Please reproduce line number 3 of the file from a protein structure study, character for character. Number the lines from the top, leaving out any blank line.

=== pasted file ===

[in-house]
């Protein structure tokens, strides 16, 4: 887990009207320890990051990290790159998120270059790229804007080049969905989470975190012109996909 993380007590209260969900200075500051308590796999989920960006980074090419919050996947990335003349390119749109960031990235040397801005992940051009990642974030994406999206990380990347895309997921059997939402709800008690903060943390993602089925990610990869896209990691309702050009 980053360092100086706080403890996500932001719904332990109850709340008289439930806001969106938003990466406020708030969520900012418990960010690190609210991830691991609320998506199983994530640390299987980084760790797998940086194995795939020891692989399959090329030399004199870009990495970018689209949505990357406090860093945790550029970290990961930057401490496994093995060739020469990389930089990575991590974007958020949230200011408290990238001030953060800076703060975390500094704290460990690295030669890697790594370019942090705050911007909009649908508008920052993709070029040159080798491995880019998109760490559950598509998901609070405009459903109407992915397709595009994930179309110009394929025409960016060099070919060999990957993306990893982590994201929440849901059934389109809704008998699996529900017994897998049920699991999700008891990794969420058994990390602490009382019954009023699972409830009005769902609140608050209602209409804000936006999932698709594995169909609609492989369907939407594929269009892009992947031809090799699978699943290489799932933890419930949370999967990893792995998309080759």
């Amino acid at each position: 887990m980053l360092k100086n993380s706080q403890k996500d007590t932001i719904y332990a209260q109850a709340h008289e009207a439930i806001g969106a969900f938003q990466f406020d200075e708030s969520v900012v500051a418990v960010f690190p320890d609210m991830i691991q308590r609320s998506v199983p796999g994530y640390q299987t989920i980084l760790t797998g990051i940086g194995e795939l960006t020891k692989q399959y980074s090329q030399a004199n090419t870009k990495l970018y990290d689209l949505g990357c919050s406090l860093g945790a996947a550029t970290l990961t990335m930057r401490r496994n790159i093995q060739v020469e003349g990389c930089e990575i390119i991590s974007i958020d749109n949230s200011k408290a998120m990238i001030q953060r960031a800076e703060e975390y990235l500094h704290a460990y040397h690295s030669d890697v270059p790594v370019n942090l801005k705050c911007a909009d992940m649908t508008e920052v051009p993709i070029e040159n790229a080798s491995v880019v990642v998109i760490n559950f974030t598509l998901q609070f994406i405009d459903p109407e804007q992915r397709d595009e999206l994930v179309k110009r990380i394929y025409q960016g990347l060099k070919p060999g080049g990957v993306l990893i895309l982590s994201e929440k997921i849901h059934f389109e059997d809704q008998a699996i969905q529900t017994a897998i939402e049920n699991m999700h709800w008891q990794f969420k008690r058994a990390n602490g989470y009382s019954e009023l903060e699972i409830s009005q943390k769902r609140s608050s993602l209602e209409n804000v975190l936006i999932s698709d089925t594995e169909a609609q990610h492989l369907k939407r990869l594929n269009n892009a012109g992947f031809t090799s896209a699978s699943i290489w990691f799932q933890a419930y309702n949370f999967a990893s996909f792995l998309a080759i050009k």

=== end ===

């Amino acid at each position: 887990m980053l360092k100086n993380s706080q403890k996500d007590t932001i719904y332990a209260q109850a709340h008289e009207a439930i806001g969106a969900f938003q990466f406020d200075e708030s969520v900012v500051a418990v960010f690190p320890d609210m991830i691991q308590r609320s998506v199983p796999g994530y640390q299987t989920i980084l760790t797998g990051i940086g194995e795939l960006t020891k692989q399959y980074s090329q030399a004199n090419t870009k990495l970018y990290d689209l949505g990357c919050s406090l860093g945790a996947a550029t970290l990961t990335m930057r401490r496994n790159i093995q060739v020469e003349g990389c930089e990575i390119i991590s974007i958020d749109n949230s200011k408290a998120m990238i001030q953060r960031a800076e703060e975390y990235l500094h704290a460990y040397h690295s030669d890697v270059p790594v370019n942090l801005k705050c911007a909009d992940m649908t508008e920052v051009p993709i070029e040159n790229a080798s491995v880019v990642v998109i760490n559950f974030t598509l998901q609070f994406i405009d459903p109407e804007q992915r397709d595009e999206l994930v179309k110009r990380i394929y025409q960016g990347l060099k070919p060999g080049g990957v993306l990893i895309l982590s994201e929440k997921i849901h059934f389109e059997d809704q008998a699996i969905q529900t017994a897998i939402e049920n699991m999700h709800w008891q990794f969420k008690r058994a990390n602490g989470y009382s019954e009023l903060e699972i409830s009005q943390k769902r609140s608050s993602l209602e209409n804000v975190l936006i999932s698709d089925t594995e169909a609609q990610h492989l369907k939407r990869l594929n269009n892009a012109g992947f031809t090799s896209a699978s699943i290489w990691f799932q933890a419930y309702n949370f999967a990893s996909f792995l998309a080759i050009k």